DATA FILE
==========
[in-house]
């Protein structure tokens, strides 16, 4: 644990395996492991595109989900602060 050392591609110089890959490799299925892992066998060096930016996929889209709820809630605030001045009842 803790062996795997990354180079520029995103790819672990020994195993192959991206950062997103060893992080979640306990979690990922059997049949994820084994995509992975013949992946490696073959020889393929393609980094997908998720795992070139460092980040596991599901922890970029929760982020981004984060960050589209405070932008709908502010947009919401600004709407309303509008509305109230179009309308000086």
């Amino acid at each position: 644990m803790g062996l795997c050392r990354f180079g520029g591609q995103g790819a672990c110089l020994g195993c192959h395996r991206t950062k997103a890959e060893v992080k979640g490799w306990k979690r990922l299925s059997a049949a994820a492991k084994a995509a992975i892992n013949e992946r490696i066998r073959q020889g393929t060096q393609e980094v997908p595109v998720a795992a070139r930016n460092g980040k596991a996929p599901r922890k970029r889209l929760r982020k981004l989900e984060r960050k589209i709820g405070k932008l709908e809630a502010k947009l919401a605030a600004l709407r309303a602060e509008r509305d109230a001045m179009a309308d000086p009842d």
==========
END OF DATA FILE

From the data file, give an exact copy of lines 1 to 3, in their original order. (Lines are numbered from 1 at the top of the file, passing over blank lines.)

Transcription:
[in-house]
């Protein structure tokens, strides 16, 4: 644990395996492991595109989900602060 050392591609110089890959490799299925892992066998060096930016996929889209709820809630605030001045009842 803790062996795997990354180079520029995103790819672990020994195993192959991206950062997103060893992080979640306990979690990922059997049949994820084994995509992975013949992946490696073959020889393929393609980094997908998720795992070139460092980040596991599901922890970029929760982020981004984060960050589209405070932008709908502010947009919401600004709407309303509008509305109230179009309308000086």
């Amino acid at each position: 644990m803790g062996l795997c050392r990354f180079g520029g591609q995103g790819a672990c110089l020994g195993c192959h395996r991206t950062k997103a890959e060893v992080k979640g490799w306990k979690r990922l299925s059997a049949a994820a492991k084994a995509a992975i892992n013949e992946r490696i066998r073959q020889g393929t060096q393609e980094v997908p595109v998720a795992a070139r930016n460092g980040k596991a996929p599901r922890k970029r889209l929760r982020k981004l989900e984060r960050k589209i709820g405070k932008l709908e809630a502010k947009l919401a605030a600004l709407r309303a602060e509008r509305d109230a001045m179009a309308d000086p009842d």